Getting on that bus was the best moment of that day. We didn’t have to walk anymore! We were on our way home! To food! To our beds! To not being lost!

And, after arriving, finally, at our hotel, we marched right over to our trusty Jack in the Box and ordered dinner. (Well, we marched there while assisting a blind man across the street… but that’s an entire different, and longer, story.)

What a day. What a long, hilariously disaster-filled day. What a wonderful, San Francisco filled day. Good night!

I’m going to California tomorrow.

Ok, ok – that’s not totally true. I’m going towards California tomorrow. I’ll be on my way to California tomorrow. It just sounds better the other way.

Me and my pal Nicole [N.] are off on a 8 day summer journey – from Detroit, Mi to Phoenix, from Phoenix to Las Vegas, and (finally!) on to California. We’ll be renting a tiny car to drive up and down and all over California and the west coast (also Vegas).

And it all starts tomorrow. My bags are (partially) packed! I’m ready! Let’s do this!

Since I’m pretty sure our packed-full days are going to fly by, I’ve decided to lug along my computer (through airport security! wish me luck!) and write a daily nightly post here on my beautiful site!

So, if you really want to, you can follow along with me as I discover California…

California is important to me in a big way. I’ve never been there (I don’t count a 30 minute drive-through on a family trip to Arizona), not really, but I’ve wanted to go there for a long time now. A lot of the people I really admire either lived or worked or visited there. (Also, I really like oceans…)

I just feel like there’s a force that’s pulling people towards certain places – like London, or New York, or… California. There are places people just want to go.

So, this isn’t just a fun summer vacation with friends – this trip holds a lot of meaning to me. Who knows, I may fall in love and move to CA after college – or maybe I’ll hate it there! (Yeah, right.)

We shall see… Oh, and if you’re reading this and you’re from the LA area, or you’ve been there — Where should I go? What should I see? Tell me everything!

This is a picture from 1601 of what our world was thought to look like.

I feel like I could end this post right now and it would be amazing enough for someone to spend their time reading it. I mean, did you see that first sentence?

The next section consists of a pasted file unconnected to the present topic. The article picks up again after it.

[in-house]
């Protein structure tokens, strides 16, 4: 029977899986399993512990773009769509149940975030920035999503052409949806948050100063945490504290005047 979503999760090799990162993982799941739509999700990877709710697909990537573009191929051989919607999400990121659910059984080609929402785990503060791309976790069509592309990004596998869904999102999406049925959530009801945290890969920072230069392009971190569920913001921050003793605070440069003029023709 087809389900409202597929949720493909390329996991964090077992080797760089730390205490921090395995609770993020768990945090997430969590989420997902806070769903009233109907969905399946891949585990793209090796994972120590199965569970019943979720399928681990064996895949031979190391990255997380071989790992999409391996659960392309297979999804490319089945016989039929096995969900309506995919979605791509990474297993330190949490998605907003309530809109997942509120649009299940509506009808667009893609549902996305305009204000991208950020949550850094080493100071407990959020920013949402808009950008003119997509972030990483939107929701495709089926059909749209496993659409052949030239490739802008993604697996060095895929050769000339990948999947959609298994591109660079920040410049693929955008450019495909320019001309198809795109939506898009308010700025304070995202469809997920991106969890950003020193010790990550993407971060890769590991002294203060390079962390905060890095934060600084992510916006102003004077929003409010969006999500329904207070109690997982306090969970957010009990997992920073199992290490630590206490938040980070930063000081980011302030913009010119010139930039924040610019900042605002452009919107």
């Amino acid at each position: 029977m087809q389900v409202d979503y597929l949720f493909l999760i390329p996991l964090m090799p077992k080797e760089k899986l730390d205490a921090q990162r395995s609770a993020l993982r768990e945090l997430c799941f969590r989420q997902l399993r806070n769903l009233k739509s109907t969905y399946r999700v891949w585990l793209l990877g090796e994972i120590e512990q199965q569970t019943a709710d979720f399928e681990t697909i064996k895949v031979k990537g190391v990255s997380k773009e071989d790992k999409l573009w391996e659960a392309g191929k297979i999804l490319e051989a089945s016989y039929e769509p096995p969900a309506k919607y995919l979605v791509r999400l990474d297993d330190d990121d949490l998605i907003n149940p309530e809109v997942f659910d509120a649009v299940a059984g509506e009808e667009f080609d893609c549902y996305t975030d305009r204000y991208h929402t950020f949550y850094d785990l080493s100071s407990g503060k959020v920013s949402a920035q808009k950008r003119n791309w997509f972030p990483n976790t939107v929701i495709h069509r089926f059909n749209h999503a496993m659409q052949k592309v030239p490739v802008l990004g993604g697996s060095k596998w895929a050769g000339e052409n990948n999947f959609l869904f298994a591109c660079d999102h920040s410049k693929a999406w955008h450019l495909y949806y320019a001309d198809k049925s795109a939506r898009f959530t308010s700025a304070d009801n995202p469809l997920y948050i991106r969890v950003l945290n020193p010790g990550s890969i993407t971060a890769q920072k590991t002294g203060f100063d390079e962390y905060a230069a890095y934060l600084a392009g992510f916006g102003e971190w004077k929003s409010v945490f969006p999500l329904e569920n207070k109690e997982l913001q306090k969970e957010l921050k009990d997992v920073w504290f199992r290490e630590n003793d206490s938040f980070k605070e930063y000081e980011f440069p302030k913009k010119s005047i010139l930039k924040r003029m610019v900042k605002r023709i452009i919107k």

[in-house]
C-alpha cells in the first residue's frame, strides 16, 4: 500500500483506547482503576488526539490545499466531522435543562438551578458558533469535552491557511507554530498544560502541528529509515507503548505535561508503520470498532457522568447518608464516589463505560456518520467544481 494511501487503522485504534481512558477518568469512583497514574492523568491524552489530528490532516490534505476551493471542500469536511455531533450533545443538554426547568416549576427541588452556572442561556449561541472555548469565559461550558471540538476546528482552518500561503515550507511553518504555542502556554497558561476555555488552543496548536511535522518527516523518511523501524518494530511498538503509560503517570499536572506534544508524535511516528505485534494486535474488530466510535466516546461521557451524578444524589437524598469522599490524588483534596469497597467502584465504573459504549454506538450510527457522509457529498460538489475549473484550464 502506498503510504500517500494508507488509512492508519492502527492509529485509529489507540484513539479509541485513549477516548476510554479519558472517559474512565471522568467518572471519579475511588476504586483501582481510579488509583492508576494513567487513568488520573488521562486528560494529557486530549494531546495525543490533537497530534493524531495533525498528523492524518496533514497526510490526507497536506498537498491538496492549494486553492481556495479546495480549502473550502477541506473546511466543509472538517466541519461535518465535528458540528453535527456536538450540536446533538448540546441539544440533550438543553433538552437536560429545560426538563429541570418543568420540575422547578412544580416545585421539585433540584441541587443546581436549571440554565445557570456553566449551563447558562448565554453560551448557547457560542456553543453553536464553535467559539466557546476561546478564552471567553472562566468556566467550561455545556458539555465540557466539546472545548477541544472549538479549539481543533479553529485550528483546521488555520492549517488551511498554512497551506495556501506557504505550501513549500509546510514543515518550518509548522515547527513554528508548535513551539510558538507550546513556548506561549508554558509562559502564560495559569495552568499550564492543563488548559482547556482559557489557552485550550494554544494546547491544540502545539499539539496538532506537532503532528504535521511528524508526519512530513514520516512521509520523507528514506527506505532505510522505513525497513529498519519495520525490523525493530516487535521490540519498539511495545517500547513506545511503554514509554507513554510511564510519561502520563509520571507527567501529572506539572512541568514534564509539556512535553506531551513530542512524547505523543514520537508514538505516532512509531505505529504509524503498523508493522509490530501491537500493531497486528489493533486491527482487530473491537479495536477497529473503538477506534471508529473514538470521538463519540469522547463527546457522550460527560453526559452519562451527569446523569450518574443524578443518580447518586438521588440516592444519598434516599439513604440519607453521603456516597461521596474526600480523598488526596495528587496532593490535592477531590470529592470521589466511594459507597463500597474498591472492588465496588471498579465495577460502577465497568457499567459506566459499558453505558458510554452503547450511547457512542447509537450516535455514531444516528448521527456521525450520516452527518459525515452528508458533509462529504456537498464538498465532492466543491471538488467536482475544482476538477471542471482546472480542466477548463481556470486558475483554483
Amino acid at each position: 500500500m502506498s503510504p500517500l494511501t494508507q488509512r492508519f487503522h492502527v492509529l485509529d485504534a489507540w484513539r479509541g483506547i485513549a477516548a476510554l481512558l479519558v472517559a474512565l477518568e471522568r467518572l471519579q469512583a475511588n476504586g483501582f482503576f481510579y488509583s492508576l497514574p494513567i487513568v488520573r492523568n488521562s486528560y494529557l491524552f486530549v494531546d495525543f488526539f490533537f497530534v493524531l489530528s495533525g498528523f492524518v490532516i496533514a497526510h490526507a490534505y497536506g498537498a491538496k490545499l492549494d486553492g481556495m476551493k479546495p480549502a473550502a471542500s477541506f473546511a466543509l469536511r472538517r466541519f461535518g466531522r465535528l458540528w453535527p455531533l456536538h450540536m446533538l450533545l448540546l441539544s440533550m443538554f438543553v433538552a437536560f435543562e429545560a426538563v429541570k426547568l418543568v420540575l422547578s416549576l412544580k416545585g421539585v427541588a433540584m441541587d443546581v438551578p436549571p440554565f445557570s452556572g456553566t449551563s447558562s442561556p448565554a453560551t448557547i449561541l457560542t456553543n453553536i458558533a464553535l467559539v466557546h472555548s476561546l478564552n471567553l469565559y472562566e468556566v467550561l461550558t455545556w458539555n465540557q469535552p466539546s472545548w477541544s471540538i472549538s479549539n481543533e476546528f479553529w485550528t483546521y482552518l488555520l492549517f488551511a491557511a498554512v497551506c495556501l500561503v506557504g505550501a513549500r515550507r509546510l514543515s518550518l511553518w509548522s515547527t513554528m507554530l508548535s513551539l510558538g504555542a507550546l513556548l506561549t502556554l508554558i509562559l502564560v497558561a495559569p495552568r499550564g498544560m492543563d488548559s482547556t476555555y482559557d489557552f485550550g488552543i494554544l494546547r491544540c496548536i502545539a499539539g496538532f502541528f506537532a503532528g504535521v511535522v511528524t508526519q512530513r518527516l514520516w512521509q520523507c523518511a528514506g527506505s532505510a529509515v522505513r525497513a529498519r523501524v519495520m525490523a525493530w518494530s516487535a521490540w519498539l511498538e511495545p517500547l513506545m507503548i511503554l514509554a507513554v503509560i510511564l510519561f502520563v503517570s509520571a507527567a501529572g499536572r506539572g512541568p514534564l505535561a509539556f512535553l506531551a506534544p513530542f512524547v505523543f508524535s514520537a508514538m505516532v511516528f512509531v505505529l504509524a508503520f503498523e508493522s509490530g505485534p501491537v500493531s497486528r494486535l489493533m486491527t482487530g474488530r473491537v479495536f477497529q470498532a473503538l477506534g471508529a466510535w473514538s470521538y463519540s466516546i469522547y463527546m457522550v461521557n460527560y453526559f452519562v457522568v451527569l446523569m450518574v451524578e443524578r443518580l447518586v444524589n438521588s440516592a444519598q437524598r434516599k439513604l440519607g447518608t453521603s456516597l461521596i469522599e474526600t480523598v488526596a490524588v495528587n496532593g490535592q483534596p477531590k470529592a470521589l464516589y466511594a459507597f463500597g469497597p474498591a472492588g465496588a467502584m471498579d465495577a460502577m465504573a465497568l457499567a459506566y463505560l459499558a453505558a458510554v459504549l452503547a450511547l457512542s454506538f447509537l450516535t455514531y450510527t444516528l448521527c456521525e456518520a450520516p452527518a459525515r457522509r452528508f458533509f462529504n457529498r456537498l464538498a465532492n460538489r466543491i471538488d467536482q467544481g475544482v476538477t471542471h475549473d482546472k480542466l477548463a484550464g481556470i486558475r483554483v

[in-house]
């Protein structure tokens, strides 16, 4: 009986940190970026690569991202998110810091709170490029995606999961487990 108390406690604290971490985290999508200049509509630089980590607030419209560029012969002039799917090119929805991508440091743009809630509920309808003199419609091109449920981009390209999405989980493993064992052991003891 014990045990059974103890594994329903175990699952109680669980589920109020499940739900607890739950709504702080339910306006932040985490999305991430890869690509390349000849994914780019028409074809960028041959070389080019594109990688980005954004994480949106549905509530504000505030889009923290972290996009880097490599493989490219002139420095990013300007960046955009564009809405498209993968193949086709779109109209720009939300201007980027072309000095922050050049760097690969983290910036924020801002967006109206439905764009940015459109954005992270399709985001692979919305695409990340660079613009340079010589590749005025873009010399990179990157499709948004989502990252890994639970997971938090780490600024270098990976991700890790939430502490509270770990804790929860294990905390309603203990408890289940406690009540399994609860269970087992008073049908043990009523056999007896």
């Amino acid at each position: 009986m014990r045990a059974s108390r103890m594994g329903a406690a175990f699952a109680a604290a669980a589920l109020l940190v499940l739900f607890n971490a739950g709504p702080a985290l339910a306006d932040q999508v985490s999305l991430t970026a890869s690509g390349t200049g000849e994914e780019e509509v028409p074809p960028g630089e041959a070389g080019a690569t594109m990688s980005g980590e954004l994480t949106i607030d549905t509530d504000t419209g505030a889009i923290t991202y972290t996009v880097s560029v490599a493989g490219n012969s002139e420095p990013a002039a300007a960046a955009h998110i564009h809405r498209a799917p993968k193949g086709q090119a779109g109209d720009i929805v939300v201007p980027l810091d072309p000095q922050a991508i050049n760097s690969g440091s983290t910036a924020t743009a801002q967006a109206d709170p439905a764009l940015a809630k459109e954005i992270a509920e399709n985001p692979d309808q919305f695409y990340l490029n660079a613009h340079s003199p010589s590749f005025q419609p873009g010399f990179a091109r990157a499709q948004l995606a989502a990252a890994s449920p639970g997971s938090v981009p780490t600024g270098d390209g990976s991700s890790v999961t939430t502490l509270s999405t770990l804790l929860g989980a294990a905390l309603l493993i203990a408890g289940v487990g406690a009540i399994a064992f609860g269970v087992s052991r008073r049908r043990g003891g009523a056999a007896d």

1. In 1601, people were drawing pictures of our planet.
  2. In 1601, people were pretty darn close to drawing pictures of our actual planet.
  3. In 1601, there were actual people doing actual things – like, for example, drawing pictures of our planet.

Just look at that map. Look at all those markings of places that, in 1601, were known to exist.

Today in my travels across the world that is the internet, I discovered that there is such a thing as a World Heritage Site. Basically, a world heritage site is a place that is considered to be significant in our world. Think: Pyramids of Giza, St. Petersburg, Russia, Easter Island. Many buildings are also world heritage sites. Even a field of agave in Mexico is on the list!

Since I’m from the US, here’s map of World Heritage Sites near me:

So many! All of these places are important to our culture and history as a planet.

A few of these markers are close to where I live. I could travel to them in less than a day! These things are so close to us. We are literally surrounded by history! But, we don’t care.

We really don’t! And that is so sad to me. We all go about our own lives – whatever they might be. We are all so caught up in the importance of whatever it is we’re doing at the moment, that we forget about the past.

We forget about 1601. We forget that there have been billions of people who have lived on this planet before us. Before any of our living relatives. Before any of our family history occurred.

Ultimately, it is such a small thing to forget about when compared to everything else we ignore on a daily basis. Our neighbors. Our in-laws. Our melting glaciers.

We own this planet. Earth. It’s ours. All of ours. Yours, mine. And it came free to us, however we came to be here. It should be our most cherished possession – not our iphones, not our t-shirts, not our cars. Instead, we ignore it. And in doing so, we ignore ourselves. We ignore everything we are doing now, and everything we have done. We don’t care that there are special places scattered around the planet. We don’t care that we could go to a place where someone else stood in 1601. In 1201. In 801.

Well, I care. I’m going to go visit those places in my life. I’m going to care about our planet, and our history, and our present, and our future. I hope you will, too.